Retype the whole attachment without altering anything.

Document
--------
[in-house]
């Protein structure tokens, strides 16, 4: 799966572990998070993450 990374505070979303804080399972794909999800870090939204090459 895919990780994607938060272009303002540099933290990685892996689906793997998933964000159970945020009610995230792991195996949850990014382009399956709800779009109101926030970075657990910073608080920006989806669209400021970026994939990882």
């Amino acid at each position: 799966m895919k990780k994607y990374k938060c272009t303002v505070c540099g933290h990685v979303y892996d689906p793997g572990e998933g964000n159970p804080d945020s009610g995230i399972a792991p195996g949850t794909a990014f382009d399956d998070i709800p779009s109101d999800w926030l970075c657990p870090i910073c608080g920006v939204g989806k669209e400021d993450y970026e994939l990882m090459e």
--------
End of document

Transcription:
[in-house]
């Protein structure tokens, strides 16, 4: 799966572990998070993450 990374505070979303804080399972794909999800870090939204090459 895919990780994607938060272009303002540099933290990685892996689906793997998933964000159970945020009610995230792991195996949850990014382009399956709800779009109101926030970075657990910073608080920006989806669209400021970026994939990882």
């Amino acid at each position: 799966m895919k990780k994607y990374k938060c272009t303002v505070c540099g933290h990685v979303y892996d689906p793997g572990e998933g964000n159970p804080d945020s009610g995230i399972a792991p195996g949850t794909a990014f382009d399956d998070i709800p779009s109101d999800w926030l970075c657990p870090i910073c608080g920006v939204g989806k669209e400021d993450y970026e994939l990882m090459e």